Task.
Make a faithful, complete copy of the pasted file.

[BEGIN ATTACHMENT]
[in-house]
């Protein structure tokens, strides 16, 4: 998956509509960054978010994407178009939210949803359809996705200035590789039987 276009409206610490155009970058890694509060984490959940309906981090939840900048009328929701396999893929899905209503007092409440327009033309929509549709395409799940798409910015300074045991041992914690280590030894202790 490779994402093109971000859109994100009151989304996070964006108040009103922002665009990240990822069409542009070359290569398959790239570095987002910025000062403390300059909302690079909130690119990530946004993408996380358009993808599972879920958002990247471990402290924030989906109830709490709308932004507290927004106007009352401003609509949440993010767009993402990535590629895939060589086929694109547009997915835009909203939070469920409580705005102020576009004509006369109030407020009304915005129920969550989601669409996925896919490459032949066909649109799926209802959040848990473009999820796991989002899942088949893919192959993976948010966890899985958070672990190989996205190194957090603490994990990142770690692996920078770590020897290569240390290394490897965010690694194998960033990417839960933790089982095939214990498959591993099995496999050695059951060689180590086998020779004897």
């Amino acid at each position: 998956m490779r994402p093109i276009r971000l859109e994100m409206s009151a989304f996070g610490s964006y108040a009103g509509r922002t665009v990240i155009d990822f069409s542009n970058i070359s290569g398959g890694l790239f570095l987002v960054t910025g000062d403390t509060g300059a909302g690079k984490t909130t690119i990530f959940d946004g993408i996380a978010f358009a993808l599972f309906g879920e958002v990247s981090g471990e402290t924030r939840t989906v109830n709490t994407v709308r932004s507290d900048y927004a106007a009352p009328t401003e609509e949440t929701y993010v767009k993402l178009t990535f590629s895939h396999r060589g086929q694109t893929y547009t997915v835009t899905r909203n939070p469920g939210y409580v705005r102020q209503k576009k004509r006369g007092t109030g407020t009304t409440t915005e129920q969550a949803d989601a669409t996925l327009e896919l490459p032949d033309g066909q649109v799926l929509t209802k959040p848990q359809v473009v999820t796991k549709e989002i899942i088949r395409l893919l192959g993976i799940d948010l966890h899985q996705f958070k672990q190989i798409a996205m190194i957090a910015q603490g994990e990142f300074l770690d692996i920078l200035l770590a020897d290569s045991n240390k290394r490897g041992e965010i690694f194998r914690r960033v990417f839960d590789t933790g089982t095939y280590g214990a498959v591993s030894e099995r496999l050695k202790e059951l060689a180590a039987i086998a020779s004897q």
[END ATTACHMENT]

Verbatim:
[in-house]
């Protein structure tokens, strides 16, 4: 998956509509960054978010994407178009939210949803359809996705200035590789039987 276009409206610490155009970058890694509060984490959940309906981090939840900048009328929701396999893929899905209503007092409440327009033309929509549709395409799940798409910015300074045991041992914690280590030894202790 490779994402093109971000859109994100009151989304996070964006108040009103922002665009990240990822069409542009070359290569398959790239570095987002910025000062403390300059909302690079909130690119990530946004993408996380358009993808599972879920958002990247471990402290924030989906109830709490709308932004507290927004106007009352401003609509949440993010767009993402990535590629895939060589086929694109547009997915835009909203939070469920409580705005102020576009004509006369109030407020009304915005129920969550989601669409996925896919490459032949066909649109799926209802959040848990473009999820796991989002899942088949893919192959993976948010966890899985958070672990190989996205190194957090603490994990990142770690692996920078770590020897290569240390290394490897965010690694194998960033990417839960933790089982095939214990498959591993099995496999050695059951060689180590086998020779004897």
């Amino acid at each position: 998956m490779r994402p093109i276009r971000l859109e994100m409206s009151a989304f996070g610490s964006y108040a009103g509509r922002t665009v990240i155009d990822f069409s542009n970058i070359s290569g398959g890694l790239f570095l987002v960054t910025g000062d403390t509060g300059a909302g690079k984490t909130t690119i990530f959940d946004g993408i996380a978010f358009a993808l599972f309906g879920e958002v990247s981090g471990e402290t924030r939840t989906v109830n709490t994407v709308r932004s507290d900048y927004a106007a009352p009328t401003e609509e949440t929701y993010v767009k993402l178009t990535f590629s895939h396999r060589g086929q694109t893929y547009t997915v835009t899905r909203n939070p469920g939210y409580v705005r102020q209503k576009k004509r006369g007092t109030g407020t009304t409440t915005e129920q969550a949803d989601a669409t996925l327009e896919l490459p032949d033309g066909q649109v799926l929509t209802k959040p848990q359809v473009v999820t796991k549709e989002i899942i088949r395409l893919l192959g993976i799940d948010l966890h899985q996705f958070k672990q190989i798409a996205m190194i957090a910015q603490g994990e990142f300074l770690d692996i920078l200035l770590a020897d290569s045991n240390k290394r490897g041992e965010i690694f194998r914690r960033v990417f839960d590789t933790g089982t095939y280590g214990a498959v591993s030894e099995r496999l050695k202790e059951l060689a180590a039987i086998a020779s004897q």